I recently received some test sprues from Alan Perry for their new Agincourt Mounted Knights 1415-1429, to paint a few up for his collection and so am using those for a brief review.
The first thing I was struck by is that it is a packed sprue, in total I’ve counted 77 separate parts to construct a wide variety of knights, men at arms or mounted archers for the circa1400-1430 period. The other design note is that Alan has created separate torsos and legs – which both increases build options and enables riders to be posed twisting in their saddles. In total there are 18 pairs of legs and 36 torsos in the box, so by buying 2 more plastic medieval horse frames (at £3 each), you can squeeze 18 horsemen from the 3 sprues in the box - extremely good value.
More pieces means more variety for your figures, but this is achieved by having to glue more parts together (which I appreciate isn’t everyones cup of tea). A typical assembly is torso, legs, left and right arm (although 2 bodies have left arm attached) and scabbard – plus the horse which comprises of 3 parts. Then optional extras can include a weapon to an arm, visor, shield, plume or an arrowbag for the archers. Horses also have optional barding – this period is when evidence of protection for mounts starts and each sprue contains a set of full mail (based on the Harley 4331 illuminated manuscript) in four sections to glue to the horse and a chest protection in 2 halves (the contemporary source for which I’m not aware of and which I've painted as both leather and as steel). Two horse heads with steel chamfons and short crinnets are also provided.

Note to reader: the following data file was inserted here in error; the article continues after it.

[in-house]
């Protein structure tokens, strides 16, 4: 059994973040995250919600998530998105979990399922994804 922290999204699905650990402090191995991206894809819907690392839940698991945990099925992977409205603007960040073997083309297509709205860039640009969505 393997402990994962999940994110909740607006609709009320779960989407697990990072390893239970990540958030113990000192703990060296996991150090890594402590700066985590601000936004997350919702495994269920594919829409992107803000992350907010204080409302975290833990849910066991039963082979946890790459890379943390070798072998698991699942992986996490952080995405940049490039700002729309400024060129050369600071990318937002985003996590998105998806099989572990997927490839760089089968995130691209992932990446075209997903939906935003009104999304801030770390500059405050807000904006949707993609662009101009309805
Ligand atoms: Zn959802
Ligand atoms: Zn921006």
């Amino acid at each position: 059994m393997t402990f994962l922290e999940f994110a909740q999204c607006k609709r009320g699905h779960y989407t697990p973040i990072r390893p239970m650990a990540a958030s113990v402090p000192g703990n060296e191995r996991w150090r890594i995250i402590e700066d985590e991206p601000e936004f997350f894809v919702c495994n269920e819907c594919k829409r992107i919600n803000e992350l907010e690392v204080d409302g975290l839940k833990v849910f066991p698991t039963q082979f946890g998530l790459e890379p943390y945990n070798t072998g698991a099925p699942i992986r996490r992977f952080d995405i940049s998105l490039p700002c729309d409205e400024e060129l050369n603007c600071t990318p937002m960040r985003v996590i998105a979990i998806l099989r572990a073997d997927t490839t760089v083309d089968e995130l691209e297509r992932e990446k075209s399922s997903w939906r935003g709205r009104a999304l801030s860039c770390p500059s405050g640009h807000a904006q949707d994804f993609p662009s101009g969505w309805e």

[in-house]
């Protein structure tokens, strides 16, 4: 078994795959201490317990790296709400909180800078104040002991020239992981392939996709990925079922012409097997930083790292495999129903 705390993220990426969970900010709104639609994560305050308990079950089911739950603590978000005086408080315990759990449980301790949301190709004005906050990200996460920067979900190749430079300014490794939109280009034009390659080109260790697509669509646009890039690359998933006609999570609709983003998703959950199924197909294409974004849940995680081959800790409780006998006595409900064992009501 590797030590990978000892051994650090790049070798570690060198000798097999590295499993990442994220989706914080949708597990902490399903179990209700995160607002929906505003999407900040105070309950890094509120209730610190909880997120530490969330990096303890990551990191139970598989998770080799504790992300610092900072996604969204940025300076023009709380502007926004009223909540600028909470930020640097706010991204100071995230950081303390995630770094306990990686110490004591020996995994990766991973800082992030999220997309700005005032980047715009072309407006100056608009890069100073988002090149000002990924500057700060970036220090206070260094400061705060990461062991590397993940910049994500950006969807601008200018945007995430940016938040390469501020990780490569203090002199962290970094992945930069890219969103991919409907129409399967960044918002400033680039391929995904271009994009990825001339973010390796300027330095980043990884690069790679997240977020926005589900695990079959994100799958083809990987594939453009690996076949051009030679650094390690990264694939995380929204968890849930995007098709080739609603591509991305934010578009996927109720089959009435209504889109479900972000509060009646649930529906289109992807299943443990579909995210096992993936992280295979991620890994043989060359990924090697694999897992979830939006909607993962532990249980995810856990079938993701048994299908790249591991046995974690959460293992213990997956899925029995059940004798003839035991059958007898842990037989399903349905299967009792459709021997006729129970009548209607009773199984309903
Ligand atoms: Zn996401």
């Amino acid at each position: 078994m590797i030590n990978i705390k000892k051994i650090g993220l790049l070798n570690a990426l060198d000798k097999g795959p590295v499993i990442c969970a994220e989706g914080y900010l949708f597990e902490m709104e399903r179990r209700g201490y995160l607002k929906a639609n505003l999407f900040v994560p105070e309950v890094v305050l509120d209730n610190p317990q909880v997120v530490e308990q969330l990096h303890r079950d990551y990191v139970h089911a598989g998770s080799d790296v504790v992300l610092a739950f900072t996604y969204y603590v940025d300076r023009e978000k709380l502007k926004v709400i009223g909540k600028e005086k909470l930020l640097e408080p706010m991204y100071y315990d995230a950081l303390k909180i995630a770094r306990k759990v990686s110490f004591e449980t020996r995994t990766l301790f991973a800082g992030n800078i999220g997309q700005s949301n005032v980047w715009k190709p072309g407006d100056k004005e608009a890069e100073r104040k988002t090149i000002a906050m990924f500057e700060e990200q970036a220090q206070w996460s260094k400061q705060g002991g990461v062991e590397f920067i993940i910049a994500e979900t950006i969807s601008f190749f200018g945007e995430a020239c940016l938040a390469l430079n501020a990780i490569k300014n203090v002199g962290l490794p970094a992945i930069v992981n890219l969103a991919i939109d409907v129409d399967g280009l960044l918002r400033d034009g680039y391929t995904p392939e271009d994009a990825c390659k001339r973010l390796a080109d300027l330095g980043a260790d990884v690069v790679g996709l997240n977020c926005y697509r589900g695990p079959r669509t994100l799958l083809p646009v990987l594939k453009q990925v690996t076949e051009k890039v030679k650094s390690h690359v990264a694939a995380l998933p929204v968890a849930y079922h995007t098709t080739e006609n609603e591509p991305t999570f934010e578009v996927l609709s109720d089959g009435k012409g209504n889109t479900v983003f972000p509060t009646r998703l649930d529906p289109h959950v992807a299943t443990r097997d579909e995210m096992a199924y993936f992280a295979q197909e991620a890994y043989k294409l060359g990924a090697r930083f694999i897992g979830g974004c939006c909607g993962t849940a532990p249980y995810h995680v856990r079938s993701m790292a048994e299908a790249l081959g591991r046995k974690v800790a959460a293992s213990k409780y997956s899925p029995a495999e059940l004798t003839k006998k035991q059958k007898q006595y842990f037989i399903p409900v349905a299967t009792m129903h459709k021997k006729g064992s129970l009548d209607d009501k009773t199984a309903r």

The most fiddly part of assembly for me was adding the mail barding – notably the two halves covering the horse’s chest. I used plastic glue, which effectively melts to join one part to another. The best approach seems to be to attach both sides at the same time to the horses flanks and then glue and hold together the join of the two halves at the front with small pliers, until you get a good bond. The other ends of the mail pieces remain slightly proud and have to be glued down afterwards, again applying some pressure until the glue sets off and creates a solid join.
There is potential to mix these with selected parts from the other Agincourt period boxes – weapons, arms, torsos and heads (with some prudent surgery!) – to create even more variety.
Painting of plate armour and mail is actually pretty straightfoward – a good covering of steel tone and any brass detailings, followed by a wash of black and/or very dark brown, and then picking out some highlights with steel or bright silver.
In summary, this is a box which offers great value for money (as each new Perry plastic set seems to do), combining historical accuracy and much thought in design of components and sprue. So we get many options to build early 15th century knights (or for use by fantasy gamers too of course). I’ll be using a few boxes myself to create the duke of Clarence’s mounted charge at the battle of Bauge 1421, for a demo at this year’s Salute show in London.